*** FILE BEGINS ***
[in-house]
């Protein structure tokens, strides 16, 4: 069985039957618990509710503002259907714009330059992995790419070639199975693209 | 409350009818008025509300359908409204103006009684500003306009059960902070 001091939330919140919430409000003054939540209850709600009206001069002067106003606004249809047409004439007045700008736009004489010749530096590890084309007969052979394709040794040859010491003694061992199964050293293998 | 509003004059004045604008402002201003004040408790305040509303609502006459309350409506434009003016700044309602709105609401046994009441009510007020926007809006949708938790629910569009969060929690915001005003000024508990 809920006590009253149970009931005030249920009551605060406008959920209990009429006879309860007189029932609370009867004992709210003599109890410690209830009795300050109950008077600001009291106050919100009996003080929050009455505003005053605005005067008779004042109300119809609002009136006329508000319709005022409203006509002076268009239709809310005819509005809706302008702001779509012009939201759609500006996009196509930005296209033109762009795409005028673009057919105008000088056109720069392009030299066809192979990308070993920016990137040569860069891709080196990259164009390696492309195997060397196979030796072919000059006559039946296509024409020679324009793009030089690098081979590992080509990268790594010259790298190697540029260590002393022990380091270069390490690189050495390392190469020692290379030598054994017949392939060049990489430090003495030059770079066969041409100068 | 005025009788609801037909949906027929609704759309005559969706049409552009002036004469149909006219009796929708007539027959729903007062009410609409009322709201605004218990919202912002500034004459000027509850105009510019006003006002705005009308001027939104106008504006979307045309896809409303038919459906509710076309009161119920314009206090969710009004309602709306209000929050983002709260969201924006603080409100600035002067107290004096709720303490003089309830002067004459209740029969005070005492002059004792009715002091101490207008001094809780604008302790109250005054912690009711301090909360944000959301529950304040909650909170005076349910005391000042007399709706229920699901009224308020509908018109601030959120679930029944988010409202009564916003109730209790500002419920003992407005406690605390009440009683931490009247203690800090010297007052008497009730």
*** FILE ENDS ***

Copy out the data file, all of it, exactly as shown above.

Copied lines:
[in-house]
């Protein structure tokens, strides 16, 4: 069985039957618990509710503002259907714009330059992995790419070639199975693209 | 409350009818008025509300359908409204103006009684500003306009059960902070 001091939330919140919430409000003054939540209850709600009206001069002067106003606004249809047409004439007045700008736009004489010749530096590890084309007969052979394709040794040859010491003694061992199964050293293998 | 509003004059004045604008402002201003004040408790305040509303609502006459309350409506434009003016700044309602709105609401046994009441009510007020926007809006949708938790629910569009969060929690915001005003000024508990 809920006590009253149970009931005030249920009551605060406008959920209990009429006879309860007189029932609370009867004992709210003599109890410690209830009795300050109950008077600001009291106050919100009996003080929050009455505003005053605005005067008779004042109300119809609002009136006329508000319709005022409203006509002076268009239709809310005819509005809706302008702001779509012009939201759609500006996009196509930005296209033109762009795409005028673009057919105008000088056109720069392009030299066809192979990308070993920016990137040569860069891709080196990259164009390696492309195997060397196979030796072919000059006559039946296509024409020679324009793009030089690098081979590992080509990268790594010259790298190697540029260590002393022990380091270069390490690189050495390392190469020692290379030598054994017949392939060049990489430090003495030059770079066969041409100068 | 005025009788609801037909949906027929609704759309005559969706049409552009002036004469149909006219009796929708007539027959729903007062009410609409009322709201605004218990919202912002500034004459000027509850105009510019006003006002705005009308001027939104106008504006979307045309896809409303038919459906509710076309009161119920314009206090969710009004309602709306209000929050983002709260969201924006603080409100600035002067107290004096709720303490003089309830002067004459209740029969005070005492002059004792009715002091101490207008001094809780604008302790109250005054912690009711301090909360944000959301529950304040909650909170005076349910005391000042007399709706229920699901009224308020509908018109601030959120679930029944988010409202009564916003109730209790500002419920003992407005406690605390009440009683931490009247203690800090010297007052008497009730």